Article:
From Wikipedia, the free encyclopedia
Handling payroll typically involves sending out payslips to employees.

A payroll is a list of employees of a company who are entitled to receive compensation as well as other work benefits, as well as the amounts that each should obtain.[1] Along with the amounts that each employee should receive for time worked or tasks performed, payroll can also refer to a company's records of payments that were previously made to employees, including salaries and wages, bonuses, and withheld taxes,[2] or the company's department that deals with compensation. A company may handle all aspects of the payroll process in-house or can outsource aspects to a payroll processing company.

Payroll in the U.S. is subject to federal, state and local regulations including employee exemptions, record keeping, and tax requirements.[3]


Companies typically process payroll at regular intervals. This interval varies from company to company and may differ within the company for different types of employee.

According to research conducted in February 2022 by the U.S. Department of Labor and the Bureau of Labor Statistics, the four most common pay frequencies in the United States were:[4]

  • Weekly — 31.8% — Fifty-two 40-hour pay periods per year and include one 40 hour work week for overtime calculations.
  • Biweekly — 45.7% — Twenty-six 80-hour pay periods per year, consisting of two 40 hour work weeks for overtime calculations.
  • Semi-monthly — 18.0% — Twenty-four pay periods per year with two pay dates per month. Compensation is commonly paid on either the 1st and the 15th day of the month or the 15th and the last day of the month and consists of 86.67 hours per pay period.
  • Monthly — 4.4% — Twelve pay periods per year with a monthly payment date. Each monthly payroll consists of 173.33 hours.

This frequency changes based on the establishment size, or the maximum number of employees within the business over the previous 12 months.[4]

Frequency of pay periods by size class in the CES survey, February 2022
Size Weekly Biweekly Semimonthly Monthly
1-9 31.1% 36.0% 23.0% 10.0%
10-19 33.4% 45.9% 20.1% 0.6%
20-49 40.5% 44.1% 13.4% 2.1%
50-99 29.7% 54.4% 14.7% 1.2%
100-249 29.3% 56.4% 12.8% 1.5%
250-499 23.8% 64.0% 12.0% 0.3%
500-999 22.8% 63.9% 12.8% 0.5%
1000+ 21.6% 67.6% 9.8% 0.9%


Gross pay[edit]

Gross pay, also known as gross income, is the total payment that an employee earns before any deductions or taxes are taken out.[5] For employees that are hourly, gross pay is calculated when the rate of hourly pay is multiplied by the total number of regular hours worked. If the employee has overtime hours, these are multiplied by the overtime rate of pay, and the two amounts are added together.[6] Also included in gross pay is any other type of earnings that an employee may have. These may include holiday pay, vacation or sick pay, bonuses, and any miscellaneous pay that the employee may receive.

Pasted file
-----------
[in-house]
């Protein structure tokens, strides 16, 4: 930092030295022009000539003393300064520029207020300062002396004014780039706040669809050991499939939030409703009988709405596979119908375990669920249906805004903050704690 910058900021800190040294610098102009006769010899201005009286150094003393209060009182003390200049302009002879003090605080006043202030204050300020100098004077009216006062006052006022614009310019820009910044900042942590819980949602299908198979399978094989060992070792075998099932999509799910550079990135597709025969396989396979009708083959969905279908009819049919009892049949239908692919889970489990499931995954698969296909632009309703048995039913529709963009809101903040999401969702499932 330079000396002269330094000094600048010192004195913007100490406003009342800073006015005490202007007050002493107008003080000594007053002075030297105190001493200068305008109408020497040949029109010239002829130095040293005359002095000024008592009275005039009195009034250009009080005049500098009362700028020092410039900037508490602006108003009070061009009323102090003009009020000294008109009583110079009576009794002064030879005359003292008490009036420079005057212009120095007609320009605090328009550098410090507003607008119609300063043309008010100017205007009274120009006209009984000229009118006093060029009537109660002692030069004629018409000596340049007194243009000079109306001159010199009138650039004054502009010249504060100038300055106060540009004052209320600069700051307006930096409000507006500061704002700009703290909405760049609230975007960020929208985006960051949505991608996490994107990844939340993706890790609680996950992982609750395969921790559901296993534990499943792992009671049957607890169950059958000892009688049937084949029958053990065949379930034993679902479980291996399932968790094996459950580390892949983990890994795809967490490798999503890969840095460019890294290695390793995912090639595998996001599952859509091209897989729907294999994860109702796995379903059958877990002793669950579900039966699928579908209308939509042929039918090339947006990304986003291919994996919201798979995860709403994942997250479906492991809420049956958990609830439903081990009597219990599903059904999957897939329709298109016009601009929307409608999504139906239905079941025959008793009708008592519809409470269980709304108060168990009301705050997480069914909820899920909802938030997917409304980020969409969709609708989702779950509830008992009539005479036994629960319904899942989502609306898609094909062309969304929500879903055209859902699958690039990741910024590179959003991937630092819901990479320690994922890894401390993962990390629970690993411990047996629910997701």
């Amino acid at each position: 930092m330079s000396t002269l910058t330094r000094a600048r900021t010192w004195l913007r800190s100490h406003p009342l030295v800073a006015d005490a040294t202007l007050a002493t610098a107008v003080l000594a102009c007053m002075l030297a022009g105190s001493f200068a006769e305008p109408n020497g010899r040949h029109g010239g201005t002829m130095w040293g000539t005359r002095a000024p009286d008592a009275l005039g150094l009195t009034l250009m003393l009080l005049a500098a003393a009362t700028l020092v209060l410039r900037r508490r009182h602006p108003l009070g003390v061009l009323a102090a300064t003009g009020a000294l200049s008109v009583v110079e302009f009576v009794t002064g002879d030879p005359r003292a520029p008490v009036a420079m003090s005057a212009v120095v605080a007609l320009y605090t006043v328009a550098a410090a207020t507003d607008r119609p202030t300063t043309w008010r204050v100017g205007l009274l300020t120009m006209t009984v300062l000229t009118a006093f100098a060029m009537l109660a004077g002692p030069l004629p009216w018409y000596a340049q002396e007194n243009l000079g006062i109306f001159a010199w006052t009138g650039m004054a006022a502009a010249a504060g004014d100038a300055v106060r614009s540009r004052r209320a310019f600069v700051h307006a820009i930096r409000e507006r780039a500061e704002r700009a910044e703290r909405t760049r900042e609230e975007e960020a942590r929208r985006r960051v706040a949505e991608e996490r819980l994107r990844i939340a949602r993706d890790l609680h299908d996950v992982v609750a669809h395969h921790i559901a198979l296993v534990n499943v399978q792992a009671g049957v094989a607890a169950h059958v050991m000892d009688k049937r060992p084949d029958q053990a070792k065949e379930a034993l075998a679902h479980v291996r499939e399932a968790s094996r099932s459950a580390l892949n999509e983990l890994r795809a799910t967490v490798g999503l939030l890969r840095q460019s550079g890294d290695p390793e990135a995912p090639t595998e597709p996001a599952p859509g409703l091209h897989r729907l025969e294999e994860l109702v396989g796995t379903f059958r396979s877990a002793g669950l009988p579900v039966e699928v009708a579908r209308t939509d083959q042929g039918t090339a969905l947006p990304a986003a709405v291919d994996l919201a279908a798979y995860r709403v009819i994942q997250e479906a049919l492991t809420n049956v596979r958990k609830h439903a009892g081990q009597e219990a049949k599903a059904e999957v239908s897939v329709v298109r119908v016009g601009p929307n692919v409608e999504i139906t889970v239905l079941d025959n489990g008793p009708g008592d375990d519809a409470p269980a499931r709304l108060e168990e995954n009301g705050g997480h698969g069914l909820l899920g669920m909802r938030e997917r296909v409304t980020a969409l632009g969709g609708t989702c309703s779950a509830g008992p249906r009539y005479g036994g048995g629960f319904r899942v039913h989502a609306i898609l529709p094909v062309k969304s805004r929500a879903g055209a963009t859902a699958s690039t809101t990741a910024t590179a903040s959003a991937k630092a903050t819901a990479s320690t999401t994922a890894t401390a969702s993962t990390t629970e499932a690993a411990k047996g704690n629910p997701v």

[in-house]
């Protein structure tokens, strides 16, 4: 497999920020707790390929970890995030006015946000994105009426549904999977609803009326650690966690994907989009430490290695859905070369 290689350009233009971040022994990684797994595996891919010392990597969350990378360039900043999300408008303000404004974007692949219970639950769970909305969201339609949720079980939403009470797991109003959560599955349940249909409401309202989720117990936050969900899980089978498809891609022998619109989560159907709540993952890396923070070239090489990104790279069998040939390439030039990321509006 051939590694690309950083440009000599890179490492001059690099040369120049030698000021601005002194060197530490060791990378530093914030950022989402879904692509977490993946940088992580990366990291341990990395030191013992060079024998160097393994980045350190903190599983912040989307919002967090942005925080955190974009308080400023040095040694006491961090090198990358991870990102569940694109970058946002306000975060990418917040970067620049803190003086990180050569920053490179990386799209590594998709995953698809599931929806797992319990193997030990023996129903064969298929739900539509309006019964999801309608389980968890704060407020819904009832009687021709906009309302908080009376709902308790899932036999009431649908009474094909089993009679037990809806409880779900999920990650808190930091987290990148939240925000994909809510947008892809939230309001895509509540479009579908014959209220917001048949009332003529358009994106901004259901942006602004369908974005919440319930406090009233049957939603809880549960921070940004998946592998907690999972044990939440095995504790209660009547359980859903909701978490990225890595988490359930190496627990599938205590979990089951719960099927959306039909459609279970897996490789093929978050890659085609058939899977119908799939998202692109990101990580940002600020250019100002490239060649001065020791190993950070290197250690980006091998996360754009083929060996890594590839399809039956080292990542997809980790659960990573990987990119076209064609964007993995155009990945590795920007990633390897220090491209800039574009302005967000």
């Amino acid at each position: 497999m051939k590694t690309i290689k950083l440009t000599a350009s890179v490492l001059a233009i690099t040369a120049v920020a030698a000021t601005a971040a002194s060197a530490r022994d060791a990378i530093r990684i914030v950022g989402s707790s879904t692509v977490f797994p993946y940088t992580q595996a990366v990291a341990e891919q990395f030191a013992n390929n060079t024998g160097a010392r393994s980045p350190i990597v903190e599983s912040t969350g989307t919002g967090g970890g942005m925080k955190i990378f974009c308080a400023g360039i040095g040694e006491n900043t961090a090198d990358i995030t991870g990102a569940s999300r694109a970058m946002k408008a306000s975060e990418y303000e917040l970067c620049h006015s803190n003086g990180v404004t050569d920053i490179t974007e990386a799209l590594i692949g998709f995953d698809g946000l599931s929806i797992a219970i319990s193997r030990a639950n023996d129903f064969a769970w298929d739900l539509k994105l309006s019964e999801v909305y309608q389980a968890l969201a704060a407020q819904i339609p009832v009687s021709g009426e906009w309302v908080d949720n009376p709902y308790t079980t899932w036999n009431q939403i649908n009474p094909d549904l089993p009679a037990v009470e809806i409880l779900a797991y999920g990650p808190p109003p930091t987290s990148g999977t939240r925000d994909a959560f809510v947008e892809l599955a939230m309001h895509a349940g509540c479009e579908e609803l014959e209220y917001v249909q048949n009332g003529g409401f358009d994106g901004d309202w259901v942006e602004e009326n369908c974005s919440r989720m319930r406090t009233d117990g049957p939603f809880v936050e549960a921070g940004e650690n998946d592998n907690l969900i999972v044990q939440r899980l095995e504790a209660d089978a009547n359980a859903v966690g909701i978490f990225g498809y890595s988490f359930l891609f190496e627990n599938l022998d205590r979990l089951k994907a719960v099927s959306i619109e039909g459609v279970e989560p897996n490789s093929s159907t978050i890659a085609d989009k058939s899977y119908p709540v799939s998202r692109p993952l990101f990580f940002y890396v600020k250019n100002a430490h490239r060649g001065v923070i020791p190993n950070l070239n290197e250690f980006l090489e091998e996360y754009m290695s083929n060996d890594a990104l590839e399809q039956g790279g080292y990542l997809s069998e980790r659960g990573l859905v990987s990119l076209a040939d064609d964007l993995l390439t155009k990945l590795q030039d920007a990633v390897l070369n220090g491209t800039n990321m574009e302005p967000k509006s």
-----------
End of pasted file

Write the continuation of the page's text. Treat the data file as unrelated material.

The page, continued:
There are a wide array of voluntary deductions that can be taken out of an employee's gross pay, some of which are taken out before taxes and some being taken out after taxes. Pre-tax deductions are deductions that are taken out of an employee's gross pay amount before it is subject to tax.[7] and could include health, dental, or life insurance, deductions for certain retirement accounts, or deductions for FSA or HSA accounts.

After-tax deductions are deductions that are occur after taxes have been taken out of an employee's pay.[8]


Payroll components may include reimbursements for some expenses that an employee bears on behalf of the company. In many cases this helps an employee save taxes. An employee typically has to submit some bills to validate the actual amounts. This has to then be approved typically by their manager and finance team. Some common reimbursement components in Indian Payroll include Telephone Bills, Driver Salary, Fuel Reimbursements etc.[9]


Various levels of government require employers to withhold various types of income tax and payroll tax.[10] In the United States, payroll taxes are used to support Social Security and Medicare costs while income taxes are used for other federal and state programs.[11] In Canada, payroll taxes are used to support the government's Pension Plan (CPP or QPP) and Employment Insurance program (EI) while income taxes are used to fund public healthcare and other federal and province/territory programs.

Wage garnishments[edit]

A wage garnishment is a court-ordered method of collecting overdue debts that require employers to withhold money from employee wages and then send it directly to the creditor.[12] Wage garnishments are post-tax deductions, meaning that these mandatory withholdings do not lower an employee's taxable income.[13] Unpaid debts that may result in wage garnishments include credit card bills and medical bills, child support and alimony, federal student loans, and tax levies. Each of these garnishments may have different limit on the amount that may be deducted.[14]